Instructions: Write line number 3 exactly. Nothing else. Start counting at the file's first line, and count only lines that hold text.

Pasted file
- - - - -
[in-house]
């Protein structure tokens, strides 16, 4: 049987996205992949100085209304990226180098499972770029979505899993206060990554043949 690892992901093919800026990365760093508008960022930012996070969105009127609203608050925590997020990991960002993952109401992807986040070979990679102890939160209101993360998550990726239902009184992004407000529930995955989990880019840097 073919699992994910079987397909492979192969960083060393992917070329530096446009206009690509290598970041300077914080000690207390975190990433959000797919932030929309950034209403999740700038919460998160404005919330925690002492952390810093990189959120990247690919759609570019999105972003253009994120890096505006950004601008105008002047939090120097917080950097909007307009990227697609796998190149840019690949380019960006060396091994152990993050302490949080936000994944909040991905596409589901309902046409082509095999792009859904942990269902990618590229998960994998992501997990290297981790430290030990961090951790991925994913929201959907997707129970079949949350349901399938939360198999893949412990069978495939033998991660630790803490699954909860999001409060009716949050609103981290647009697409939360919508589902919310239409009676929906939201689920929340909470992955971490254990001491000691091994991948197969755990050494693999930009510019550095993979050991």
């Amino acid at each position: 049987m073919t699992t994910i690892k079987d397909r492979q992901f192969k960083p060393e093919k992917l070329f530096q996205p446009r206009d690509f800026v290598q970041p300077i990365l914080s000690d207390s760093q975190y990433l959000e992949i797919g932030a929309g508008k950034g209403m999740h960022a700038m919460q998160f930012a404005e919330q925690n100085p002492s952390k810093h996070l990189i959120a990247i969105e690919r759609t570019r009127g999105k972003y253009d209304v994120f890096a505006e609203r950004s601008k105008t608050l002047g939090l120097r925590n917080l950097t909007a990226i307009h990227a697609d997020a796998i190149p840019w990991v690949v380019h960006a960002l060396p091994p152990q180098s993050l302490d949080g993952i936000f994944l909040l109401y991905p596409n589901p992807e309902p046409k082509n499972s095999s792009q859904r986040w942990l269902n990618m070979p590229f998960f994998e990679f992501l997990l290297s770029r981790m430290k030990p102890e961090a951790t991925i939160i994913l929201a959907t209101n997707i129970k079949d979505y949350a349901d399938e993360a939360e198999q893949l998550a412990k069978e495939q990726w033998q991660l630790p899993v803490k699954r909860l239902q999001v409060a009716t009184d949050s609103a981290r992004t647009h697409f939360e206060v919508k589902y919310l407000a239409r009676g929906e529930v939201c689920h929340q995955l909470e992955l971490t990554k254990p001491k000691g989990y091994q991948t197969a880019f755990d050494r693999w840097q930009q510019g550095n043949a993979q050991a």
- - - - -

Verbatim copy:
């Amino acid at each position: 049987m073919t699992t994910i690892k079987d397909r492979q992901f192969k960083p060393e093919k992917l070329f530096q996205p446009r206009d690509f800026v290598q970041p300077i990365l914080s000690d207390s760093q975190y990433l959000e992949i797919g932030a929309g508008k950034g209403m999740h960022a700038m919460q998160f930012a404005e919330q925690n100085p002492s952390k810093h996070l990189i959120a990247i969105e690919r759609t570019r009127g999105k972003y253009d209304v994120f890096a505006e609203r950004s601008k105008t608050l002047g939090l120097r925590n917080l950097t909007a990226i307009h990227a697609d997020a796998i190149p840019w990991v690949v380019h960006a960002l060396p091994p152990q180098s993050l302490d949080g993952i936000f994944l909040l109401y991905p596409n589901p992807e309902p046409k082509n499972s095999s792009q859904r986040w942990l269902n990618m070979p590229f998960f994998e990679f992501l997990l290297s770029r981790m430290k030990p102890e961090a951790t991925i939160i994913l929201a959907t209101n997707i129970k079949d979505y949350a349901d399938e993360a939360e198999q893949l998550a412990k069978e495939q990726w033998q991660l630790p899993v803490k699954r909860l239902q999001v409060a009716t009184d949050s609103a981290r992004t647009h697409f939360e206060v919508k589902y919310l407000a239409r009676g929906e529930v939201c689920h929340q995955l909470e992955l971490t990554k254990p001491k000691g989990y091994q991948t197969a880019f755990d050494r693999w840097q930009q510019g550095n043949a993979q050991a």